Kiesno (Chief Cassino) (1779?-1848)

By David Lewis (Takelma, Chinook, Molalla, Santiam Kalapuya)

Chief Kiesno (his name has also been spelled Keasno, Casino, Kiyasnu, Q’iesnu, Ciasno, Cassino, and Cassinov) was an important Multnomah-Wakanasisi Chinookan leader in the Wapato Valley (Portland Basin). Throughout the fur trade era (1810-1840s), he had the respect of the Hudson’s Bay Company, the Pacific Fur Company, and the North West Company. Well connected through intertribal marriage to other groups on the Columbia and Willamette Rivers, he was the highest profile leader west of the Cascades from 1830, when Chief Concomly (Chinook) died, until his death in 1848. 

The Wapato Valley people occupied a large area at the confluence of the Columbia and Willamette Rivers, including the Multnomah and other villages on Wapato Island (today’s Sauvie Island) and Cathlapotle and its neighbors in present-day Clark County, Washington. Kiesno’s principal village was Gatlakmap (Cathlacumup, Wacomapp) in the vicinity of present-day St. Helens. He also had direct influence over Nayaguguwikh (Niakowkow, Nayakaukauwi) at the mouth of Multnomah Channel and Wakanasisi on the north bank of the Columbia, downriver from Fort Vancouver.

Kiesno maintained political influence over the Wapato people and had ties with neighboring groups—including the Clackamas Chinook near Willamette Falls, the Cascades Chinook at Cascade Rapids, and the Tualatin Kalapuya in the Willamette Valley—taking advantage of those connections when needed. In August 1813, for example, the Cathlacumups and “70 warriors from some of the neighboring tribes” fended off an attack by seven canoes of Clatsop-Nehalem. In April 1814, when an incursion of forty canoes of Cowlitz and their allies entered the Columbia River, Kiesno called for aid from “Indians at the Falls of the Willamette, [and] the Calleporeyours,” and the defense of the Wapato Valley Chinook territory was successful.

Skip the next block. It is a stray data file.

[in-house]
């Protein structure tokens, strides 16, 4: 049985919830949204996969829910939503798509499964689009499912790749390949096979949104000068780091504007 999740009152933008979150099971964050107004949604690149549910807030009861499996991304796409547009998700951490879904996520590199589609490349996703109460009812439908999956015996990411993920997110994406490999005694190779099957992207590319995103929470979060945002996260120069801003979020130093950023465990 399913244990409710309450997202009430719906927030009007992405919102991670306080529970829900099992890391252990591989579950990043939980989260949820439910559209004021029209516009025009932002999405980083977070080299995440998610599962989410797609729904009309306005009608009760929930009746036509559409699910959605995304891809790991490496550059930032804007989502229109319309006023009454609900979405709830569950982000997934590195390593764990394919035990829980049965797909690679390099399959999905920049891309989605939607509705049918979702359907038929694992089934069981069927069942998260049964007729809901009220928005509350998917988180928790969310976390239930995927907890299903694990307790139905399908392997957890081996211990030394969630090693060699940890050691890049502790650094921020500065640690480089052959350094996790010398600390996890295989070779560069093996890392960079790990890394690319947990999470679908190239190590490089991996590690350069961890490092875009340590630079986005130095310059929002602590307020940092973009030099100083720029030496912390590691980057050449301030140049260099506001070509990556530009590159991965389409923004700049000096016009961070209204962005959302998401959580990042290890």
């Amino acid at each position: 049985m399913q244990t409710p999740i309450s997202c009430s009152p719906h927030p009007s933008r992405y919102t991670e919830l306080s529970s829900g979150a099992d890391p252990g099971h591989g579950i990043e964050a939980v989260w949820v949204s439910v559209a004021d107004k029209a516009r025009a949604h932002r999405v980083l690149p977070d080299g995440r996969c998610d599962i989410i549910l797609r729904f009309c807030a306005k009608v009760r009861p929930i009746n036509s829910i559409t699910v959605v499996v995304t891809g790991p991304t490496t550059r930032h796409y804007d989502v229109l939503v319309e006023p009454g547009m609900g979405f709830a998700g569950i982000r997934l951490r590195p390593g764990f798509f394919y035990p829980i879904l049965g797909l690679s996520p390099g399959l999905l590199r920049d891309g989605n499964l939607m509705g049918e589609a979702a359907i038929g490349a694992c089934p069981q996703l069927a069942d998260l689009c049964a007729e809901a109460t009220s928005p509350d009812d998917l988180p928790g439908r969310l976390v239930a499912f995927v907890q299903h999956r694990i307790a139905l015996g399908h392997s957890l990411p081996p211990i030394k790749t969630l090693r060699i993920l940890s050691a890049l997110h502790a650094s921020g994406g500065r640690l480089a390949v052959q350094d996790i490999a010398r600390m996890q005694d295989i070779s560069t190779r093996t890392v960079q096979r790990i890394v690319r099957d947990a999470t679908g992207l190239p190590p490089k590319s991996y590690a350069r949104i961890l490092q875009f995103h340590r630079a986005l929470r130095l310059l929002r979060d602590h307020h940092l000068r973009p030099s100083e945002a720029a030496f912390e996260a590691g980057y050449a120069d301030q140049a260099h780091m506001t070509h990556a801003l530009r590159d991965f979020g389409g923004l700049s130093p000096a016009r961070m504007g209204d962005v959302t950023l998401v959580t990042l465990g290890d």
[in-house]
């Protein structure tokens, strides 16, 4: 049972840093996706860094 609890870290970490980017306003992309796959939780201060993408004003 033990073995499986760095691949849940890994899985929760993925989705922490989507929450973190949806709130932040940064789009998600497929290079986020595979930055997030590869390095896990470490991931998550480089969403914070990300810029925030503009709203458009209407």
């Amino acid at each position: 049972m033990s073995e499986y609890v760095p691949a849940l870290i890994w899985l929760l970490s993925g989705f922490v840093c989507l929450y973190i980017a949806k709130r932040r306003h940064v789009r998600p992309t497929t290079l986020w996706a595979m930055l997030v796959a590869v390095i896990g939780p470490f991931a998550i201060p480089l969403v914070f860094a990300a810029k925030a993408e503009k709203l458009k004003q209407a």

Native leaders in the region had a practice of arranging marriages in order to marshal political influence and maintain peaceful trade relations. Kiesno had as many as ten wives and numerous slaves, demonstrating his wealth. He married Illchee, Chief Concomly’s daughter, after her husband, fur trader Duncan McDougall, left her. Intermarriage connected him closely with peoples from the mouth of the Columbia to the Cascades and up the Willamette River, as well as to fur traders.

In January 1814, Kiesno accompanied fur trader Alexander Henry on a recovery mission to the Cascades (Watlala) people. There, he kept the peace between Astorians and the Cascades people, who had recently killed some fur traders and stolen their guns and camping equipment. The fur traders stopped on Wapato Island, where they asked Kiesno, who had relatives at the Cascades, to help with the negotiations. Using threats and in heated discussions, Kiesno and the fur traders negotiated the return of most of the stolen implements. Kiesno also met secretly with his Cascades relatives who lived on the north bank of the Columbia. The wife of Chinook Chief Coalpo warned the Astorians of Kiesno’s double dealing; and while Henry kept Kiesno along for his position and diplomatic skills, he thereafter watched him closely and distrusted him with their safety.